Apple: Does size matter?

“Intrepid Investor argues that Apple (with a market cap of $700 billion) might be the inferior investment in comparison to a basket of other companies valued at $700 billion,” Jonathan Weber writes for Seeking Alpha. “This basket consists of Cisco, Intel, Taiwan Semiconductor, Qualcomm, SAP, Baidu and Hewlett-Packard. As you can see those are seven tech companies as well, so the comparison between the two baskets seems fair.”

“The author argues that Apple will likely be the inferior investment due to the fact that things tend to stop growing once they reach a certain size and that the basket of the seven other tech companies is a better choice due to the fact that those seven have a higher total amount of retained earnings on their balance sheet,” Weber writes. “His first point is obviously true – a company will never be able to grow (its revenues) at a pace higher than global GDP growth forever, since otherwise it would one day be responsible for every dollar generated in the whole world. ”

“This however does not mean that Apple will not be able to grow at an above average pace for the next years, and neither does it mean that Apple’s shares will not see continuing growth over time,” Weber writes. “Despite being the biggest company in the world by market capitalization (using nominal dollar values), Apple’s share of global GDP is still very small and could easily grow further: Apple’s trailing revenues of $210 billion make up just a small portion of the global GPD of $76 trillion (that’s 76,000 billion, or more than 360 times Apple’s revenues). In addition to the fact that Apple could easily grow its revenues further (and there are other companies with higher revenues, e.g. Wal-Mart, Apple’s market cap also could grow through multiple expansion (as Apple’s P/E multiple is below market average). And lastly, market cap expansion is not even necessary for share price gains. As Apple keeps buying back a lot of shares over time share prices (and thus the value of an investor’s investment) increase, even if the market capitalization remains flat.”

Much more in the full article – recommended – here.

MacDailyNews Take: Apple is just getting started. We haven’t seen anything, yet!


  1. Uh yeah, just poke around in settings > general > accessibility, then when you’ve learned just enough to prank your friends, ask some blind people who use Apple products to be successful in the digital world if Apple could get any bigger. You’ll most likely hear a resounding “Hell yeah!”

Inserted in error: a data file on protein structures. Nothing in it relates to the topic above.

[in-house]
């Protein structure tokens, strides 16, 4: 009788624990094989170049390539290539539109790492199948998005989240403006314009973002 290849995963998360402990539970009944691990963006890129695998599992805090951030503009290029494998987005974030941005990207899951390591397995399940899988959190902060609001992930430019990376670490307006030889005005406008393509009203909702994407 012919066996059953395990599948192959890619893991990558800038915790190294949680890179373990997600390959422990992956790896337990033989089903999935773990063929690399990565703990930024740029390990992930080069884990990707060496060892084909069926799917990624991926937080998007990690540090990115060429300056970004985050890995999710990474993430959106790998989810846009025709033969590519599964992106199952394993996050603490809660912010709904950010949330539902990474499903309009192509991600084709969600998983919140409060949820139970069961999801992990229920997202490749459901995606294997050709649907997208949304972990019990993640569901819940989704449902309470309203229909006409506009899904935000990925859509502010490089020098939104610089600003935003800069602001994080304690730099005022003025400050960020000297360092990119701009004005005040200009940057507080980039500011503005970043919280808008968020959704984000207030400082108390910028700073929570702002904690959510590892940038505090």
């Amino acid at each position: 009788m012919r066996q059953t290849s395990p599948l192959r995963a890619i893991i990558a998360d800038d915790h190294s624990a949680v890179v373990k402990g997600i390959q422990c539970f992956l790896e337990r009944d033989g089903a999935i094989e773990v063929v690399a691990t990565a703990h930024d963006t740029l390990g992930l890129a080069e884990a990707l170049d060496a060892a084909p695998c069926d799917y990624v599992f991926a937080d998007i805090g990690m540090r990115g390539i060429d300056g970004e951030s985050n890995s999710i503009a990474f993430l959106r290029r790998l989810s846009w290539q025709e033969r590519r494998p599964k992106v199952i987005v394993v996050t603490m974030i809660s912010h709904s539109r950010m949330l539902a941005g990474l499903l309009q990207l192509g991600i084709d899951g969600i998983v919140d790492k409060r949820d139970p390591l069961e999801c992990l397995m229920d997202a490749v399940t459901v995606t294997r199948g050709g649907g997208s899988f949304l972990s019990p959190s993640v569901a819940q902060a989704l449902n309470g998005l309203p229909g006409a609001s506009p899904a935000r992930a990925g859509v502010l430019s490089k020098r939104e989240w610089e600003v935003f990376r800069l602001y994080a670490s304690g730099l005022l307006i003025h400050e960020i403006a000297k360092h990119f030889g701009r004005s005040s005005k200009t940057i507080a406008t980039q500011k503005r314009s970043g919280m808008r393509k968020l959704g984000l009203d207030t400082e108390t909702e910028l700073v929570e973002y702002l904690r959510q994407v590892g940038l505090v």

Sent from my iPhone


  2. One has to wonder if big investors have already given up on Apple. The stock has been running in reverse since February and that’s with decent quarterly earnings. Apple’s internal value has grown quite well the entire year, but Wall Street’s value has decreased significantly. I look at Facebooks fundamentals compared to Apple’s and I have to say WTF. There couldn’t be an easier way to get rich. I don’t even have a clue to where Facebook’s value is coming from except a big-ass P/E. And WS is boosting FB’s target prices even higher while Apple goes nowhere.

    Well, the saying goes it’s better to be lucky than smart. Apple appears to have outsmarted itself as an investment.

    1. “Decent” quarterly earnings? I wouldn’t exactly characterize some of the greatest corporate quarters in world history merely “decent,” macnificentseven48.

  3. Doofus writer says “a basket of other companies valued at $700 billion,” Jonathan Weber writes for Seeking Alpha. “This basket consists of Cisco, Intel, Taiwan Semiconductor, Qualcomm, SAP, Baidu and Hewlett-Packard.”

    The only problem is those seven companies combined do not equal Apple’s value. Do your homework doofus blogger.

  4. No, size doesn’t mater (unless you are so small, no one notices you) creativity and taste within corporate culture that allows the creativity to grow . . . in the right direction, is what counts.

  5. I heard on the news this morning that Android phones make up 80% of the base. If this is true then there’s a huge potential for growth for Apple. I live in Honolulu and it seems like iPhone makes up 90%.

    1. If Apple ever decided to go overdrive on PC war 2.0 they could probably get their Mac revenues up to a good fraction of iPhone revenues, which would be a noticeable bump for the whole company.

      A $500 MacBook Air would destroy most of the profits left in the PC market.

      NOT saying Apple should do this, or chase marketshare at all, just that if I were Microsoft, Dell or HP I would be praying that Apple didn’t do this.

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